Maybe you have a big birthday or occasion coming up, or maybe you’re just looking to blow some big bucks on an upscale meal. Whatever the reason, Emily Foster ’16 thinks Madeline’s is the perfect spot in Ithaca to splurge.
It’s a relatively quiet Friday night at Madeline’s, the high-end American fusion restaurant in the Commons. The lighting is low, which makes for a calming atmosphere, and we’re seated near to the front of the restaurant by a window overlooking Aurora Street. From this vantage point, I can take in the entire restaurant, from the bar (both your standard kind of bar, as well as a dessert bar) that lines the back of the room to the tasteful décor that lines the right of the restaurant. Back-lit art-deco paintings of nature cover the right wall, which makes up for the lack of windows on that side. It is definitely a step up in classiness and fanciness from your average Ithaca eatery, making it a great place to splurge on a meal for a birthday or other special event, or even for no particular occasion.
The menu offers a mix of classic American fare and more creative, contemporary dishes. We ordered the lemon grass chicken potstickers with ponzu and beef samosas with mango chutney as appetizers. To tide us over as we waited, the waiters gave us delicious rosemary and sea salt focaccia with olive oil to munch on. The appetizers were colorful and elegantly plated. The samosas were flavorful and savory, and served with two very unique and beautifully displayed dipping sauces as well as the mango chutney. The crispy outer wrapper gives way to a rich, thick filling of beef, corn and peas that blurs the line between American, Mexican and Indian cuisines. The potstickers are deliciously simple and simply delicious. The accompanying ponzu sauce has a slight kick which works well with their simple flavoring. The chef also took a chance by putting corn in the potstickers — a risk that could have turned out badly, but made them even more delightful. Little touches like these make Madeline’s more elegant, innovative and tasteful, and therefore worth the extra money for a classy night out.
The menu offers a grilled caesar salad with an Asian Caesar dressing, which we naturally had to try out of curiosity. The grilled pieces of lettuce were delightfully crispy and smoky tasting, and the salad in general was refreshing, but the dressing was strange and the flavor of the slightly blackened lettuce and the fishy taste of the dressing clashed in an odd way. From there, we ordered the grilled statler chicken breast (no relation to the Statler Hotel, according to the waitress), and the filet mignon (because we ARE splurging, here!). The chicken was served with a peppercorn dijon cream sauce which was intriguing to the taste buds, with a myriad of tastes, textures and after-tastes. It took a second to get used to, but after sorting through the flavors and enjoying the tenderness of the excellently cooked chicken, we decided that we liked it. The filet sauce that topped the filet mignon was equally interesting: a mirepoix of what tasted like tomatoes, carrots, onions and perhaps even mango. This proved a very adventurous combination that was perhaps a bit heavy on the tomato but that was nonetheless appetizing. Both of these entrees came with sides of roasted potatoes which were perhaps my favorite part of the meal — sometimes it’s the little things that are the best.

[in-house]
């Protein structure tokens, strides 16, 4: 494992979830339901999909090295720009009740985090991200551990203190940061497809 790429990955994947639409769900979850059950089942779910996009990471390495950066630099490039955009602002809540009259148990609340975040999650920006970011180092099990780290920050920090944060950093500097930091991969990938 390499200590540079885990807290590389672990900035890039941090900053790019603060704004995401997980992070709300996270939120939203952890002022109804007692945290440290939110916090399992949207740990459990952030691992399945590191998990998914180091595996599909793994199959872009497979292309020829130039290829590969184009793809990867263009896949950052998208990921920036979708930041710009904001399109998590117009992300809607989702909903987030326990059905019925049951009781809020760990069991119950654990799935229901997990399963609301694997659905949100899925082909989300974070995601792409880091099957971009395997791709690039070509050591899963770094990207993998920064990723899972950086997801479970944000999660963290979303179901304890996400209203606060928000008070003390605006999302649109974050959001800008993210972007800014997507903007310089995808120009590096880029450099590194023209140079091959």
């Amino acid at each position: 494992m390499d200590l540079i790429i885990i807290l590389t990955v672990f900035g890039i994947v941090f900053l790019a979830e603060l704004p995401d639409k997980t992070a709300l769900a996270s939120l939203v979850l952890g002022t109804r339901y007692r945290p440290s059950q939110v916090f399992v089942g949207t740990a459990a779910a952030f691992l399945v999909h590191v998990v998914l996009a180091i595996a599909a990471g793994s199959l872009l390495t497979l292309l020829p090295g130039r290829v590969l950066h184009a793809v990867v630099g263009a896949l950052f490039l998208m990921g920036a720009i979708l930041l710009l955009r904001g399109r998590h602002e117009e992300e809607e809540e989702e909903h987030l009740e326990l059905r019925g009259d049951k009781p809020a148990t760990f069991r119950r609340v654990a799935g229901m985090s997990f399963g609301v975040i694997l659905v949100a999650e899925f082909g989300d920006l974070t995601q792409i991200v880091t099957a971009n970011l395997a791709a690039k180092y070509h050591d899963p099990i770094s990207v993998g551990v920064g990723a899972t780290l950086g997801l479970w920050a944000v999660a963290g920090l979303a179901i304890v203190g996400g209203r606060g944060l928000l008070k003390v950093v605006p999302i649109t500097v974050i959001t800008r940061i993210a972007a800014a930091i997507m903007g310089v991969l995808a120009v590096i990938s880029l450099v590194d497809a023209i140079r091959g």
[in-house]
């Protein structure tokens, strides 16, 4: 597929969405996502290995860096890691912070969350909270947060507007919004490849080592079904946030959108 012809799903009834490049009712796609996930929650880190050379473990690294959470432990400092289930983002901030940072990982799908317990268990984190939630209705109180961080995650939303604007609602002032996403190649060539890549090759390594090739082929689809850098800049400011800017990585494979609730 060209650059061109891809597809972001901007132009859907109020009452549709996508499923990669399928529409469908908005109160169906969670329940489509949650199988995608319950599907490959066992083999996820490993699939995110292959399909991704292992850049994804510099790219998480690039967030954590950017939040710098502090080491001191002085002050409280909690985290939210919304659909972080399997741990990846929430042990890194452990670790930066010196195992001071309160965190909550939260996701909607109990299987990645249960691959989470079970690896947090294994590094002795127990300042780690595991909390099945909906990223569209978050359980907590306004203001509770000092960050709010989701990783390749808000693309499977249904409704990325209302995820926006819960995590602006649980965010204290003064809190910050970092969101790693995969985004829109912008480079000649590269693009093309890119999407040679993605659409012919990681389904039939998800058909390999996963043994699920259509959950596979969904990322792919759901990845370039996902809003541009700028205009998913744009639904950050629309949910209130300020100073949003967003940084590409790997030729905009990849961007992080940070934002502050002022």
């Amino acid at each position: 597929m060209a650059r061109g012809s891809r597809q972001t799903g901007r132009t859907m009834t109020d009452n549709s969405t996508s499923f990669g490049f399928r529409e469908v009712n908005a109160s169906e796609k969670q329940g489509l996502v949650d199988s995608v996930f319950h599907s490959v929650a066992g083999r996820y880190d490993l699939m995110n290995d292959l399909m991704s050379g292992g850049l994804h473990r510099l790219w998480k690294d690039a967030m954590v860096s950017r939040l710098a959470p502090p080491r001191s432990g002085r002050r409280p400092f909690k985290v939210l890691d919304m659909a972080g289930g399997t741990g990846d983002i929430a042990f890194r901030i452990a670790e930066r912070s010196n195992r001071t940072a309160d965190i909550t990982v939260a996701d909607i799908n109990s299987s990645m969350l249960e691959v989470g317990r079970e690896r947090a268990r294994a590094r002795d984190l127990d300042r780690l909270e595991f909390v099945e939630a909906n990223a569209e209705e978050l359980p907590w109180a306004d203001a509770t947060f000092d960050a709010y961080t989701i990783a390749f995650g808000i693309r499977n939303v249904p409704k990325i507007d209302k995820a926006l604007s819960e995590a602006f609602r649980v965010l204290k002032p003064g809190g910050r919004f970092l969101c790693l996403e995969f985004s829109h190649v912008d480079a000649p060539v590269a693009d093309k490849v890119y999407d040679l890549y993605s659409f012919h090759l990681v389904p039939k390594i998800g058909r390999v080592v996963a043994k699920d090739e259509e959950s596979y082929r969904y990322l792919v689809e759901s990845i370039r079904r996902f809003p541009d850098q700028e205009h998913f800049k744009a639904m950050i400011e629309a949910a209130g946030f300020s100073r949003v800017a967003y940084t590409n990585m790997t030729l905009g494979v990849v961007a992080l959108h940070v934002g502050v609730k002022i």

Madeline’s is famous for its aforementioned dessert bar. You’re celebrating or splurging anyway, so you might as well spring for dessert. The treats are all beautifully displayed in the case, which makes decisions especially difficult. After you order them, you return to your table while the staff heats them up (if need be) or serves them a la mode. While I love the idea of a restaurant that actually lets you look at your dessert before you eat it, herein lies a problem. The desserts are not made per order, which means that if you want a hot dessert, Madeline’s has to heat it up for you, and they are not made fresh. We ordered the chocolate peanut persuasion, the apple caramel crunch, the tiramisu and the chocolate strawberry molten lava cake. The tiramisu was delicious and was served beautifully in a Italian coffee cup, and the chocolate peanut persuasion was delightfully rich (though being a peanut-butter lover myself, I could have done with more peanut taste and less chocolate). The apple caramel crunch was lovely and I would certainly recommend it for people who prefer desserts sans chocolat; however, because it had to be reheated it perhaps didn’t taste as wonderful as it could have. My expectations were high for the molten lava cake and unfortunately were not quite met — another problem arose from reheating and the cake was not as molten as the name suggested. You should take my criticisms with a grain of salt, however, because I’m a dessert snob (and because despite all that I just said, we ate all of them).
Madeline’s is a lovely place to go and splurge if you’ve been saving up and looking to take a break from the quick, cheap cuisine of Collegetown. Treat yourself to Madeline’s upscale and delectable cuisine if you’re looking for a relaxing atmosphere, awesome and original food and an (always) necessary sugar rush.
Original Author: Emily Foster